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Man and machine

John Maeda talks about technology — and his quest to understand RISD
By IAN DONNIS  |  September 24, 2008

Maeda,inside.jpg

Leave it to John Maeda, the Rhode Island School of Design’s new president, to invoke the long-term value of art at a time when global financial markets are gripped by chaos and uncertainty. He made the point last week on his blog, our.risd.edu, pointing to the high level of interest in an auction featuring the work of British artist Damien Hirst.

Maeda, 42, brings a hefty reputation to his new perch. Esquire recently named the internationally recognized designer and author (The Laws of Simplicity) among the 75 most influential people for the 21st century.

We talked this week in his sparsely decorated Providence office.

What is most exciting to you about what’s happening right now with technology?
I think the most exciting thing now is that technology has sort of plateaued — development around it, the world’s kind of had enough of it. We’re looking for the next step. That’s what I’m excited about. I’ve found that most things I used don’t really work anymore, and I’m lucky if they do.

Even to maintain them is not just a Geek Squad thing — you need like 10 Geek Squads now, and I’m a bit of a geek myself, so what does all this mean? What it means is we’re entering a world where people will want to have the benefits of technology, but they’ll demand a higher quality of experience from it.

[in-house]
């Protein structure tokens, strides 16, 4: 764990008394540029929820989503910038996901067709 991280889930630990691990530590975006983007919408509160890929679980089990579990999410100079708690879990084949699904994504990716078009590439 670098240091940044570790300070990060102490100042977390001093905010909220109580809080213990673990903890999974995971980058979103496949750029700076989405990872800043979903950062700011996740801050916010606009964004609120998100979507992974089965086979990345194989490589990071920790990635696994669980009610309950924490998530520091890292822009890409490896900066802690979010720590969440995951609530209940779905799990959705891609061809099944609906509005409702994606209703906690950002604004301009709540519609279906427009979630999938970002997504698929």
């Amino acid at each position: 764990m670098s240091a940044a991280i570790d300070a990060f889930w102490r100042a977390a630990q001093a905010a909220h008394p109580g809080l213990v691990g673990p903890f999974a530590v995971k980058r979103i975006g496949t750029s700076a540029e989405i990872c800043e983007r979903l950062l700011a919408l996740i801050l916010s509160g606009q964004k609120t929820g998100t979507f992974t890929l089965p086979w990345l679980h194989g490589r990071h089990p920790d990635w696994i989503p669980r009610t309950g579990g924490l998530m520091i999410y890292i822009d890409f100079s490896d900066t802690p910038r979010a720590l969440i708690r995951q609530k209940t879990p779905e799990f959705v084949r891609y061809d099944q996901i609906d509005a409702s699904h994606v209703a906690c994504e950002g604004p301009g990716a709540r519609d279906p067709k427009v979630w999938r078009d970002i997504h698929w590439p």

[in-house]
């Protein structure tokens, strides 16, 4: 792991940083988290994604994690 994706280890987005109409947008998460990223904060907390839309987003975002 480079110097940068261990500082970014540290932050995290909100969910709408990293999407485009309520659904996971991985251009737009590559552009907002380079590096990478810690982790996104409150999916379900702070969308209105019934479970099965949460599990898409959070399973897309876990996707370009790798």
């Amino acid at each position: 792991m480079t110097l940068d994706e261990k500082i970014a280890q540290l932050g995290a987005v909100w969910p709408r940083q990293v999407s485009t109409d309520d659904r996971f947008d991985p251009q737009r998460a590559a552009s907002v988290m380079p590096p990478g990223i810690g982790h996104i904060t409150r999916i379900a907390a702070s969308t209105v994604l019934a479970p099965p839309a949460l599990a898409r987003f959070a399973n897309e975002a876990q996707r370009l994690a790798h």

I think it has to do with defining technology on its own terms, and on new terms, on real terms. It was great at the inauguration where [Nicholas] Negroponte spoke about how the birth of the Me-dia Lab at MIT came from artists and designers who were trying to get computers to do things they wanted it to do, like, for instance, show a typeface called Helvetica on the computer that would show only one typeface. That was actually designers demanding that the computer be more visual, more like the media that they used. But now, like 20 years later, I’m not sure that we’re looking at it anymore, so I think artists and designers have to take control of it again.

You pointed to a recent auction of works by the artist Damien Hirst in noting art’s enduring value, even at a time of international economic upheaval. Rhode island, when it made stuff, used to be a prosperous place. So what lessons does the enduring value of art offer as Rhode Island continues to struggle with economic development?
Well, one of my favorite places is the country of Italy — Rome, Milan, Venice. You should never dig in your backyard, because you’re bound to find something. And once you find something, they’ll actually come in and not let you live there anymore because there’s something. You dig this much into your soil, you’ll find an ancient rune or something great. By the same token, I think Rhode Island’s the same way.

If you dig a little bit in the history, there’s something really fascinating about what’s there. And I think it’s about making that into the new equity of what Rhode Island stands for. It’s like seeing The Beverly Hillbillies — you know, Texas tea?

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  Topics: News Features , Business, Massachusetts Institute of Technology, Seth MacFarlane,  More more >
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